At first glance, Purdy's Petting Zoo looks like a traditional barnyard: ducks quack and waddle, lop-eared rabbits silently hop, and pygmy goats nibble stalks of grass. But in addition to these familiar creatures, the zoo is home to exotic animals such as kangaroos, peacocks, zebras, and African tortoises. After feeding and petting the animals, visitors can mine for gems or fish for blue channel catfish in an onsite pond. The zoo also hosts field trips and birthday parties with pony rides.
The North Georgia Zoo's 30 acres have been home to some unlikely friendships. A prime example: three wolves, who grew up alongside a basset hound, now happily greet zoo visitors and even allow a few pats and scratches. These sort of animal encounters introduce zoo-goers to many exotic creatures, including camels, kangaroos, and
snakes. The grounds even house the working Paradise Valley Farm, an area ripe for petting with potbelly pigs, miniature goats, and other livestock. And while not all of the zoo's 80 species are huggable, several programs let visitors peer into the habitats of everything from a white handed gibbon to a mountain lion or zebra.
Alligators, fennec foxes, lemurs, and other animals make appearances and refuse to sign autographs during guided tours, which travel by foot and wagon. For a more in-depth education, zookeepers offer a shadowing program, during which participants help feed, clean, and train various animals.
Launching into the Ocoee River, Sunburst Adventures' rafts of whitewater adventurers bump and glide over currents with gradients up to 50 feet per mile. An experienced guide mans the helm, offering instruction and zany anecdotes, as rafters navigate past bushes and trees and around three risky undercuts for a challenging, yet safe, excursion. Sunburst's carefully selected team of enthusiastic rafters has been taming the rapids of the Ocoee and sharing their love for the sport and the great outdoors since 1976. Groups of experienced and novice boaters quickly become familiar with a good soaking as they tackle roaring rapids such as Hell's Hole and Godzilla attempting to bend their boats in two as they jostle their way down the river's 10-mile stretch. For a more leisurely way to enjoy the natural splendor and warm waters of the river, aquatic types can tube the Lower Ocoee, which is known for expressing much calmer waters ever since it kicked its pot-of-coffee-a-day habit.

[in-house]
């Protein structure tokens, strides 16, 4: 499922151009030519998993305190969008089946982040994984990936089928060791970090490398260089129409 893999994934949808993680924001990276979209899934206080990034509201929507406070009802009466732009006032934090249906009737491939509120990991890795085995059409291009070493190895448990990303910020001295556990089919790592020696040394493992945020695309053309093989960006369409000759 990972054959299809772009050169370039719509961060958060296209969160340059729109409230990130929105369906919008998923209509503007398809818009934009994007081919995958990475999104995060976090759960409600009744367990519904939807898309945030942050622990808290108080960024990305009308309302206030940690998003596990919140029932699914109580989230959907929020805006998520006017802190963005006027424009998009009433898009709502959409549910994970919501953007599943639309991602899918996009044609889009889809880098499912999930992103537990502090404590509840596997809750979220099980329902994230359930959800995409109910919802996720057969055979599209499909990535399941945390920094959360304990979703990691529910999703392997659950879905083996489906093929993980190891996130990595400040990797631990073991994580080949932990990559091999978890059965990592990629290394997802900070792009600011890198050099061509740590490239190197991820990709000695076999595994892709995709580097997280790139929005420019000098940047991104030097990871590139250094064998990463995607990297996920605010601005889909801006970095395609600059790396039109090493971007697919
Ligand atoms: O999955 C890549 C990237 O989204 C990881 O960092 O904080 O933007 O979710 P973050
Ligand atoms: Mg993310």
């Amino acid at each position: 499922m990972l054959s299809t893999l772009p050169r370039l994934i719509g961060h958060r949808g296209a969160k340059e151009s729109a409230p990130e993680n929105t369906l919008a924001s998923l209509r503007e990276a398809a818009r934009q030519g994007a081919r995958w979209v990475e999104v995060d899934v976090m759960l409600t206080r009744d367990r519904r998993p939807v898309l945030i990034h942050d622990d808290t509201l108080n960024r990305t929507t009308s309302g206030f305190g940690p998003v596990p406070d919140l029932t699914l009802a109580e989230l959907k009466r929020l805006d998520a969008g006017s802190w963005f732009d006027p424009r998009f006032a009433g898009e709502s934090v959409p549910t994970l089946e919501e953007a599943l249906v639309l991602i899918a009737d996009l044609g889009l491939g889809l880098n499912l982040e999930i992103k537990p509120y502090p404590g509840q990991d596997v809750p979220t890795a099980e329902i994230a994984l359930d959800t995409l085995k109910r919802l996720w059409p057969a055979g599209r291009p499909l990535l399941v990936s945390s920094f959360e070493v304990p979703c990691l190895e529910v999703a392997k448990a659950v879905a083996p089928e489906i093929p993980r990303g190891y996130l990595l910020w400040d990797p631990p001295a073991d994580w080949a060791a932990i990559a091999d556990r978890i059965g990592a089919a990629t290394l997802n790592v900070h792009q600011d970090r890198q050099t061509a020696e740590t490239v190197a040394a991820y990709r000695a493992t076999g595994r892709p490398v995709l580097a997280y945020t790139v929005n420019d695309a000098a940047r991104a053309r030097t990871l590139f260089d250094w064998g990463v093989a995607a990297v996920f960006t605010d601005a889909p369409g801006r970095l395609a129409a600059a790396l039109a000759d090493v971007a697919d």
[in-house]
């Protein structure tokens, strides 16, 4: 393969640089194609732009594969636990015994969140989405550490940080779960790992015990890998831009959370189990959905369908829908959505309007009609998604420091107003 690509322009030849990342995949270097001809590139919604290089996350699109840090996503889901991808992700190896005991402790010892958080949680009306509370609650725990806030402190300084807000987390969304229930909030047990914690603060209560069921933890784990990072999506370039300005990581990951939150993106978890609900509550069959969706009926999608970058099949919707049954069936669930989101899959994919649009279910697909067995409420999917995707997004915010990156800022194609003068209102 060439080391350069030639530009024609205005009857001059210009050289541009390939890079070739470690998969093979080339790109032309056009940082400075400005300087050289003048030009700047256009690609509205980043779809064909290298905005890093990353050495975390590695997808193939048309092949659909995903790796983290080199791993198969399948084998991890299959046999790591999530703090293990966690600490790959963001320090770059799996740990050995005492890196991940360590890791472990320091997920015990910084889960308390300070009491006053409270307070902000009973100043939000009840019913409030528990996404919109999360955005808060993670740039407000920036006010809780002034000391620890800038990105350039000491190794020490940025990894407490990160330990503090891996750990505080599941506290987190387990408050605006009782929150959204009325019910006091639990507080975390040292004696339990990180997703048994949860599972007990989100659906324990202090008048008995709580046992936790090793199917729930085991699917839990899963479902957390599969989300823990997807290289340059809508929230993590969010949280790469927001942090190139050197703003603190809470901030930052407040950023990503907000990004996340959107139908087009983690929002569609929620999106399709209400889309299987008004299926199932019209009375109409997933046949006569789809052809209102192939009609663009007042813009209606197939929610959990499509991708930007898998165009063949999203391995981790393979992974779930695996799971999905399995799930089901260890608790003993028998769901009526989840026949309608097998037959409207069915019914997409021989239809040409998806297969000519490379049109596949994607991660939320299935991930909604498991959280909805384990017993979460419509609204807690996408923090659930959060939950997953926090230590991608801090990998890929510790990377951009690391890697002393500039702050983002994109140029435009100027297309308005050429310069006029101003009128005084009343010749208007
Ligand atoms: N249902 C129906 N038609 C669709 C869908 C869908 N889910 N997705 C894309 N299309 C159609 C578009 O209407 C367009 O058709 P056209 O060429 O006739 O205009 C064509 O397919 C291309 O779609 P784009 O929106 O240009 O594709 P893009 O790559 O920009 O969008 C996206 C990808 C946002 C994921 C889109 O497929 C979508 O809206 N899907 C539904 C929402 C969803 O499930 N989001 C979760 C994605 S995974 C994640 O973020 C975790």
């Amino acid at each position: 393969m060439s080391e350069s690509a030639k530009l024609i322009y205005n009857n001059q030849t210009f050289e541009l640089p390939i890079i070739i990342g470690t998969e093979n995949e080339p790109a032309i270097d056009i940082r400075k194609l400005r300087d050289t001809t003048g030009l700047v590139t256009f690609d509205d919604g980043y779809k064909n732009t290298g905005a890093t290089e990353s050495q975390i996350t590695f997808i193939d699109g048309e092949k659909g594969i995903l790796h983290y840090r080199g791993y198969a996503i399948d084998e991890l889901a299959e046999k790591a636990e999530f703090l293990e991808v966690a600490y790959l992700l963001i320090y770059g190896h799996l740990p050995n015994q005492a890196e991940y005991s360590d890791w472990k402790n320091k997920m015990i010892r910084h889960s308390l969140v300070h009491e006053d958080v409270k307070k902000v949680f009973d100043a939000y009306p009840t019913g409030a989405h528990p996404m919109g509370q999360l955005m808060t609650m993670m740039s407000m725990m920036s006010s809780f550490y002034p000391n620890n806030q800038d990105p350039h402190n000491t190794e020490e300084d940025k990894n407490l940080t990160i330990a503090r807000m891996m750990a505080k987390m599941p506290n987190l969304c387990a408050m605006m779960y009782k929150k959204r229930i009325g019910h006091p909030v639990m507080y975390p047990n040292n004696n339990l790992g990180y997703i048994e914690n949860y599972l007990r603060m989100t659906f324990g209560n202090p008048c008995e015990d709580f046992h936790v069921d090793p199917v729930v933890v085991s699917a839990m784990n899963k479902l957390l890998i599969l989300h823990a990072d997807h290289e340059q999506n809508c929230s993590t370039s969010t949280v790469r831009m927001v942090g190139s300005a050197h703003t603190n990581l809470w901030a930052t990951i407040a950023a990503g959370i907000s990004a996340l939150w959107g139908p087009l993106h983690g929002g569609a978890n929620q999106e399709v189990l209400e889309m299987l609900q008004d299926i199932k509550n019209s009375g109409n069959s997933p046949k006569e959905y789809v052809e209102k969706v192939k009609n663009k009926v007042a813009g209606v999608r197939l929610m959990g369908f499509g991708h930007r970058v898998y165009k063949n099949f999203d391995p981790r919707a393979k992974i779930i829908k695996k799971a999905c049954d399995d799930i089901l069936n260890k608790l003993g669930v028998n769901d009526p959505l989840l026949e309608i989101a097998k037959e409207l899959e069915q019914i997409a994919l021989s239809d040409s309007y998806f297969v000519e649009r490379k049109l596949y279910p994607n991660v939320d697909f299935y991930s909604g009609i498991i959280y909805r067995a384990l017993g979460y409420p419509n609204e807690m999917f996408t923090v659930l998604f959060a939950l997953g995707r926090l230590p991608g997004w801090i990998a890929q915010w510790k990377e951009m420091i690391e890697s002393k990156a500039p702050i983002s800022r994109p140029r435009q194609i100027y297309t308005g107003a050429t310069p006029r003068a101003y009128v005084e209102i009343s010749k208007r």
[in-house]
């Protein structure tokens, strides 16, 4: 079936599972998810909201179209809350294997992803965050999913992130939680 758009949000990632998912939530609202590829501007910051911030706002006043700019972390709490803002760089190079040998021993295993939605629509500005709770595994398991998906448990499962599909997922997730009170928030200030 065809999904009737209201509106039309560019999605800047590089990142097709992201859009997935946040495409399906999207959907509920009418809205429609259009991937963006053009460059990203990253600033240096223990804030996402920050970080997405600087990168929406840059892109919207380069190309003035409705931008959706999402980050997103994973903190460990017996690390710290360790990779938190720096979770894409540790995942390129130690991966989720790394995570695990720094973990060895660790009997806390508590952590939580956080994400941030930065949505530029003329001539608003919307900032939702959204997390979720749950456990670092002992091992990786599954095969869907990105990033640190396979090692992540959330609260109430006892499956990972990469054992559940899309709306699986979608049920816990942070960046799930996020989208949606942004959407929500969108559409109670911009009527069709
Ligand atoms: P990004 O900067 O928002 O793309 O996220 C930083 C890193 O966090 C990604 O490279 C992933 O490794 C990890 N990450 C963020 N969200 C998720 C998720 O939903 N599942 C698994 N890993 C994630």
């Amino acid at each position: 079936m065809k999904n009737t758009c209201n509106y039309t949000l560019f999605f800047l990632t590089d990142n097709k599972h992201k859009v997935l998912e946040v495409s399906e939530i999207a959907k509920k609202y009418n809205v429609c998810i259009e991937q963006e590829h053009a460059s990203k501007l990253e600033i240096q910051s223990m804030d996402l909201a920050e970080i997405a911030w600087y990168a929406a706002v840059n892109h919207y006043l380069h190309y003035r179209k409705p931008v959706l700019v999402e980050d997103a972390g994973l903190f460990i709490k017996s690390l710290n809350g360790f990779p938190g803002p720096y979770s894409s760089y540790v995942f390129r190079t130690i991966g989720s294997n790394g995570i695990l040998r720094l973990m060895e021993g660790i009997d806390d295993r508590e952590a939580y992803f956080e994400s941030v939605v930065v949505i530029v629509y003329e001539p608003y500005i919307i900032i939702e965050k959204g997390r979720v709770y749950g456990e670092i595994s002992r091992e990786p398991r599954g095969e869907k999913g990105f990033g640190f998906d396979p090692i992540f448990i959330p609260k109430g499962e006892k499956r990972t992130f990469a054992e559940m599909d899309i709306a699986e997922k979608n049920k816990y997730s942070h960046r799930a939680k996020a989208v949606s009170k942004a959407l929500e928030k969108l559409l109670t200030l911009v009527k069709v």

Tell us about your business.
Friendly Farm is a goat dairy that offers family-friendly activities that help families learn about nature and where their food comes from. We love the outdoors, farming, animals and want to share that love with others.
Do you have a specific philosophy—either toward outdoor activities or nature itself—that you are hoping to share with your customers?
We believe that we should enjoy nature, learn about nature, and by doing so we will learn to take care of our world.
What's one interesting fact most people don't know about your business?
You can train chinchillas to sit on your shoulder.
What special safety precautions does your staff take?
Our staff takes great care to help people learn about nature safely. All our animals are handled daily and we know them by name and are aware of their personalities. Our staff is trained to watch for signs of frustration in our animals and remove the animal to the comfort of its stall if needed.
Reflection Riding Arboretum & Nature Center, a nature preserve and landscape park, began as a vision in the 1920?s by John and Margaret Chambliss. In the late 1970s, a group of forward thinkers hatched an ambitious plan to bring Chattanooga citizens closer to nature. With the help of the Junior League of Chattanooga, the group raised more than $500,000. In September 1979, The Reflection Riding Arboretum & Nature Center was born. Since then, the center has had more than half a million visitors to explore its 317 acres containing a certified level IV arboretum, Civil War and Cherokee history, botanical gardens, and native plants, as well as raising awareness with educational programs for adults at schoolchildren. Their efforts have helped to conserve the approximately 45 native animal species inhabiting the Wildlife Wanderland, These animal species include a bald eagle, sandhill cranes, and endangered red wolves.
State-of-the-art when it was built, the environmentally engineered main building has remained largely unchanged over the past 33 years. Features such as solar-heating systems, southern-facing windows, and 99% natural R-38 insulation continue to model sustainable-building practices to park visitors and squirrels looking to passively heat their nests.
The Chattanooga Zoo opened its doors in 1937 with an exhibit containing two rhesus monkeys. Pretty soon, it had expanded to include bobcats, lions, and gators, until eventually becoming the venerable non-profit institution it is today, supporting conservation efforts for rare and endangered species around the world.
In the zoo's forest
area, chimps, bobcats, and tortoises roam their habitats to the sound of churning water beneath two waterfalls. Red pandas scurry around a Himalayan habitat, and spider monkeys spin gossamer webs in the jungle area. Kids can play with goats and pot bellied pigs at the petting zoo, or take a few revolutions on the carousel. With a refurbished frame from 1927, it spins guests on the backs of hand-carved seats fashioned after endangered animals such as snow leopards and low lying gorillas.
Behind the scenes, the zoo's caretakers work to rehabilitate hundreds of animals each year so that they can return to the wild. They also lead conservation efforts for rare species?including snow leopards, fennec foxes, and cotton-top tamarins?and educate thousands of students annually with interactive events catered to school curricula.